Embarking on the journey of growing persimmon trees from seed is akin to nurturing a piece of nature’s candy in your backyard. The allure of cultivating these vibrant, orange orbs, packed with a sweet, honey-like flavor, is irresistible. But it’s not just about the taste; persimmon trees are a visual feast, too, with their lush green foliage and beautiful fruits. The process, however, is not without its challenges. From selecting suitable persimmon varieties to mastering the art of persimmon tree care, there’s a lot to learn.
When it comes to persimmon varieties, the world is your oyster. The Asian persimmon, with its large, sweet fruits, is a popular choice for many. The American persimmon, on the other hand, is a hardy variety that can withstand colder climates, producing smaller but equally delicious fruits. And then there are the hybrid persimmons, a perfect blend of the best qualities of Asian and American varieties.
Each variety has unique characteristics, from fruit size and flavor to ripening time and hardiness. It’s like choosing between different shades of orange, each with its own story to tell.
There are two main types of persimmons: Asian and American. Asian persimmons ( Diospyros kaki) are the ones you usually find in grocery stores. They have large, round, orange fruits that can be eaten when firm or soft. Some of the most popular Asian persimmon cultivars are ‘Fuyu’, ‘Hachiya’, and ‘Jiro’. Asian persimmons are best suited for USDA Zones 7-10 and can grow up to 30 feet tall.
American persimmons ( Diospyros virginiana) are native to the eastern United States. They have smaller, oval, reddish-brown fruits that are very astringent until fully ripe. They are often used for baking, jam, or wine. Some of the most famous American persimmon cultivars are ‘Meader’, ‘Early Golden’, and ‘Yates’. American persimmons are more cold-hardy than Asian persimmons and can grow in USDA Zones 4-9. They can reach up to 65 feet tall.
There are also hybrid persimmons that combine the characteristics of both Asian and American persimmons. Some popular hybrid persimmon cultivars are ‘Nikita’s Gift’, ‘Rosseyanka’, and ‘Kassandra’. Hybrid persimmons have medium-sized, orange-red fruits that can be eaten when firm or soft. They are more cold-hardy than Asian persimmons but less than American persimmons. They can grow in USDA Zones 5-9 and reach up to 40 feet tall.
Persimmon Trees from Seed
To grow persimmon trees from seed, you need to start with fresh, ripe fruits. You can collect them from your trees or buy them from a local farmer’s market. Avoid fruits treated with chemicals or stored for a long time.
To extract the seeds, cut the fruits in half and scoop out the seeds with a spoon. Rinse them under running water to remove any pulp and juice. Then, soak them in a water bowl for two to three days, changing the water daily.
Persimmon seeds need cold and moist treatment to break their dormancy. This process is called stratification and can be done indoors or outdoors. To stratify the seeds indoors, wrap them in damp paper towels and place them in a plastic bag or a glass jar. Store them in the refrigerator or a cold cellar for at least three months.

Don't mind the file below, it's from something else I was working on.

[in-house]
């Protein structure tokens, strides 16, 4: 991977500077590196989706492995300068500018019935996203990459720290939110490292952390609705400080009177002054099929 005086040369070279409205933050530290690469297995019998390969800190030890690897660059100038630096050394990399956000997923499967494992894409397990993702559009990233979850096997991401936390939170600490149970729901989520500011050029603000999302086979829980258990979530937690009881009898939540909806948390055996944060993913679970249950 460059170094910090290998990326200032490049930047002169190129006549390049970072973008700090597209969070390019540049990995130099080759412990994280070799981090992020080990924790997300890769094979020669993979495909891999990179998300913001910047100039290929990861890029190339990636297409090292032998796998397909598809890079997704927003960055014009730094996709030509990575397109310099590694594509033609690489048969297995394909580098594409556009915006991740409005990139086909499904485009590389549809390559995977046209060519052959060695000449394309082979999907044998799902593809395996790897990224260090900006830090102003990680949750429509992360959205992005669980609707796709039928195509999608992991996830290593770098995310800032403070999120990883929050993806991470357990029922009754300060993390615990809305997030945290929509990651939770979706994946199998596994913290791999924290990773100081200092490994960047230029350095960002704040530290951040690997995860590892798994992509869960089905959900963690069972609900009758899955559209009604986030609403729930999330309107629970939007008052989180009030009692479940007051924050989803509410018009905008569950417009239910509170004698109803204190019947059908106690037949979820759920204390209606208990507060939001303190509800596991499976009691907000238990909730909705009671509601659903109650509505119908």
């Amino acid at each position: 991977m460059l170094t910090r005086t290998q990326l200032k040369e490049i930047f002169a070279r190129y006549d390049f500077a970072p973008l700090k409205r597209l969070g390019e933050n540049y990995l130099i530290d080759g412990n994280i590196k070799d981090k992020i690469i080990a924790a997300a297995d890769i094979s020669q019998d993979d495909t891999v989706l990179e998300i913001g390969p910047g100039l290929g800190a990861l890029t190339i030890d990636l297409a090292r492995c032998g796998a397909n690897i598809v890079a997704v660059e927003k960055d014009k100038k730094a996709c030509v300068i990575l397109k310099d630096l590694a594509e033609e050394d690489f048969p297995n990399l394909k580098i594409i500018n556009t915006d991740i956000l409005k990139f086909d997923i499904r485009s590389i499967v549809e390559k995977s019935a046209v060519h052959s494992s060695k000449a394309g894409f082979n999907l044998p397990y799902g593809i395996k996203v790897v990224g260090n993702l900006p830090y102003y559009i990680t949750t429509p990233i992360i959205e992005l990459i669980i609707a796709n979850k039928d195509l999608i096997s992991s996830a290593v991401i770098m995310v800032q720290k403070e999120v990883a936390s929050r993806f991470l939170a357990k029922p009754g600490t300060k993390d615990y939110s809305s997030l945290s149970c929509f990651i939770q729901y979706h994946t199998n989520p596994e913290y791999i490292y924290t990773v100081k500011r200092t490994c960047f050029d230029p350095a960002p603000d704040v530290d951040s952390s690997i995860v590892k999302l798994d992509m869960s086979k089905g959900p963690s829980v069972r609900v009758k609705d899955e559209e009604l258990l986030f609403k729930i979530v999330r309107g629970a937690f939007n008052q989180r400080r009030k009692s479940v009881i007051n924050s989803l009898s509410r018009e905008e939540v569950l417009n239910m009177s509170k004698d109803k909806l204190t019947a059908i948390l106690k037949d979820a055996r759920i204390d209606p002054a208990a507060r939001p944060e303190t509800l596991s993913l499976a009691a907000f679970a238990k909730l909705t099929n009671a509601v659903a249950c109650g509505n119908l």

To stratify the seeds outdoors, plant them in tall pots or containers filled with a well-draining soil mix of half potting mix and half perlite. Bury the seeds about two inches deep and leave about three inches of space between them. Place the pots in a protected location where they will receive cold temperatures but not freeze. Cover them with a layer of mulch or leaves to keep them moist.
After stratification, the seeds will be ready to germinate in spring when the temperatures rise above 70℉. If you stratified the seeds indoors, plant them in pots or containers as described above. If you stratified the seeds outdoors, move the pots to a warm and sunny location.
Water the soil regularly but not excessively. The seeds should sprout within two to three weeks. Keep an eye on your seedlings and protect them from pests and diseases. You may need to thin out some weaker seedlings to give more space to the stronger ones.
Persimmon Tree Care
Once your seedlings have grown at least six inches tall, you can transplant them to their permanent location. Choose a spot that gets full sun (at least eight hours per day) and has well-drained, fertile soil. Dig a hole twice as wide and deep as the root ball of your seedling.
Place the seedling in the hole and fill it with soil, making sure the root collar is level with the ground surface. Water thoroughly and add a layer of mulch around the tree’s base.
Persimmon trees do not need much fertilizer, but you can apply some organic compost or manure once a year in spring. Prune your trees lightly in winter to remove dead, diseased, or crossing branches. Water your trees regularly during dry periods, especially when they are young or bearing fruit.
Persimmon trees are self-fertile, meaning they do not need another tree for pollination. However, having more than one tree can increase fruit production and quality. Persimmon trees can start bearing fruit within six years of planting, depending on the variety and growing conditions.
Harvest the fruits when they are fully ripe, usually in late fall or early winter. Enjoy your homegrown persimmons fresh, dried, or cooked.
Growing persimmon trees from seed is a rewarding and fun project. You can enjoy the beauty of these trees and their delicious fruits for many years. All you need is some fresh persimmon seeds, some pots and soil, and some patience and care. Try it yourself and share your results. Happy growing!